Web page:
Historical glottometry

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Historical Glottometry is a method used in historical linguistics. It is a quantitative, non-cladistic approach to language subgrouping.

The aim of Historical Glottometry (HG) is to address the limitations of the tree model when applied to dialect continua and linkages. It acknowledges that the genealogical structure of a linkage typically consists of entangled subgroups, and provides ways to reconstruct that internal structure by measuring the relative strength of these subgroups.

This approach was developed by Alexandre François (CNRS) and Siva Kalyan (ANU).[1][2][3] While the method was initially applied to Oceanic languages, in recent years it has been applied to a much broader range of language families.


Historical Glottometry grew out of the observation that a large number of language families in the world form linkages (a term coined by Malcolm Ross), i.e. they evolved out of former dialect continua in which historical innovations tend to overlap. Such linkages do not conform with the Tree model often used in historical linguistics, which presupposes that innovations should be nested. This common situation is better approached using the Wave model.[1]

Inspired by dialectometry,[1]: 173  the aim of Historical Glottometry is to provide an alternative, non-cladistic approach to language genealogy, while remaining true to the principles of the Comparative method developed by Neogrammarians in the 19th century.

Principles of the method[edit]

The fundamental principles of Historical Glottometry include the following:[4]

  1. each subgroup is defined by exclusively shared innovations (a principle first expressed by Leskien [1876]), i.e. linguistic synapomorphies;
  2. subgroups are allowed to intersect (as expected under the Wave model);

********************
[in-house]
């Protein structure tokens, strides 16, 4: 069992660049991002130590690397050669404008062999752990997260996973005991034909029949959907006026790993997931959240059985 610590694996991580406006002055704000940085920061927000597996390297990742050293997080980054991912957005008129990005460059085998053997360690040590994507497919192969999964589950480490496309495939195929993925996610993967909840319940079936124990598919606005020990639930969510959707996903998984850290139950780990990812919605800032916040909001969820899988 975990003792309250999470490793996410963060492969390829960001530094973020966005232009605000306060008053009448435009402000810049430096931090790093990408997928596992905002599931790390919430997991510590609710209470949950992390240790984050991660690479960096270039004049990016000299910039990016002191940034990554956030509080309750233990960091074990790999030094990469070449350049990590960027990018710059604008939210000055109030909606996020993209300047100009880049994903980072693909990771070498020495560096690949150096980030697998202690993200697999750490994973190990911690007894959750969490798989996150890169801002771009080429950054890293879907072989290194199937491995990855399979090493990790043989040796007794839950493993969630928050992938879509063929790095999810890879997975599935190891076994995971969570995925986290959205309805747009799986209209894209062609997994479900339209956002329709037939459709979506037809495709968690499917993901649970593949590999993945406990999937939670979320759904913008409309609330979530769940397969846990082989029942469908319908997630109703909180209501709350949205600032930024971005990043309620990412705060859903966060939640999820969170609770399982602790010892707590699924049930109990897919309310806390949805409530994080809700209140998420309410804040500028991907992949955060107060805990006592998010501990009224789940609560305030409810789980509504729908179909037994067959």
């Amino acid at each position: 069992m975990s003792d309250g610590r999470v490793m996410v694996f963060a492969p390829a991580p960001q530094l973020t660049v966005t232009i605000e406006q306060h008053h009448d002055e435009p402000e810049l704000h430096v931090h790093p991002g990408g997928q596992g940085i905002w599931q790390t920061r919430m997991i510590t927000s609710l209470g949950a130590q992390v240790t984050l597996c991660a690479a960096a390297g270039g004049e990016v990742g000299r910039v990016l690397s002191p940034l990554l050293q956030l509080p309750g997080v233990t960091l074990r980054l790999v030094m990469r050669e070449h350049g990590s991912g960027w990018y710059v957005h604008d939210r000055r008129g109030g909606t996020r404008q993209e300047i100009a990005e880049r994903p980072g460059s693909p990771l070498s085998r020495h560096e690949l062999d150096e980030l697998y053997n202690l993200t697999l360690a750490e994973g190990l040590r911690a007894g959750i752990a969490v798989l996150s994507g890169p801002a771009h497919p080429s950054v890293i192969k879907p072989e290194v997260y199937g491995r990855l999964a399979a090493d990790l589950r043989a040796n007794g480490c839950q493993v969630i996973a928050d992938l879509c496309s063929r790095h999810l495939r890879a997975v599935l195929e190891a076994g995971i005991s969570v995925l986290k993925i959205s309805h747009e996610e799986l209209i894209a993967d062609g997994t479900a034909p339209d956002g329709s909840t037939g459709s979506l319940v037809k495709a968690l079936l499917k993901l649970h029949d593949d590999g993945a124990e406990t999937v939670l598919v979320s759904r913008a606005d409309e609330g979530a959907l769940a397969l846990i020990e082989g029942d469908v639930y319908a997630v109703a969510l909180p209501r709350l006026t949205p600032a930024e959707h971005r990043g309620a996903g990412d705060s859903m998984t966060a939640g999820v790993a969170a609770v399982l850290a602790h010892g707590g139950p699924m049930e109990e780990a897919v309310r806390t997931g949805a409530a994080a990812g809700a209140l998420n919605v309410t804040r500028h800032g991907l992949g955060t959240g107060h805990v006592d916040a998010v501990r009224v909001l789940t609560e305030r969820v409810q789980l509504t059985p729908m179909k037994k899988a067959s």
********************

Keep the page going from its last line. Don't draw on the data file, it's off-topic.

3. the “strength” of each subgroup is measured on a continuous scale (rather than subgroups simply being absent or present). That strength is assessed using two ratings, named cohesiveness and subgroupiness.[3]: 68–72 

Glottometric diagrams[edit]

One of the outputs of Historical Glottometry takes the form of a “glottometric diagram”. Such diagrams are analogous to the isogloss maps used in dialectology, except that each isogloss refers not to a single innovation but to a set of languages defined by one or more exclusively-shared innovations — that is, a genealogical subgroup.

The glottometric diagram represents graphically the strength of each subgroup. Thus, the contour's thickness can be made proportional to the rate of “cohesiveness” or “subgroupiness” calculated for that subgroup. The homepage of Historical Glottometry includes an example of a glottometric diagram, based on a study of the Torres–Banks linkage in Vanuatu.

Glottometric results can also be displayed in the form of Neighbornets,[1]: 179  or of glottometric maps.[2]: 72 

Applications to particular language families[edit]

Several studies have been conducted, partly or entirely within the framework of Historical glottometry – including the following:

Historical glottometry and incomplete lineage sorting[edit]

Jacques & List (2019)[5] show that the concept of incomplete lineage sorting can be applied to account for non-treelike phenomena in language evolution. Kalyan and François (2019) concur that "Historical Glottometry does not challenge the family tree model once incomplete lineage sorting has been taken into account"[6]: 174  – provided the internal variation discussed in the analysis includes the geographical (dialectal) dimension.[6]: 169 

See also[edit]

External links[edit]


  1. ^ a b c d François (2014).
  2. ^ a b François (2017).
  3. ^ a b Kalyan & François (2018).
  4. ^ Source: A tutorial on Historical Glottometry, by Kalyan & François.
  5. ^ Jacques, Guillaume; List, Johann-Mattis (2019). "Why we need tree models in linguistic reconstruction (and when we should apply them)". Journal of Historical Linguistics. 9 (1): 128–167. doi:10.1075/jhl.17008.mat. hdl:21.11116/0000-0004-4D2E-4. ISSN 2210-2116. S2CID 52220491.
  6. ^ a b Kalyan & François (2019).


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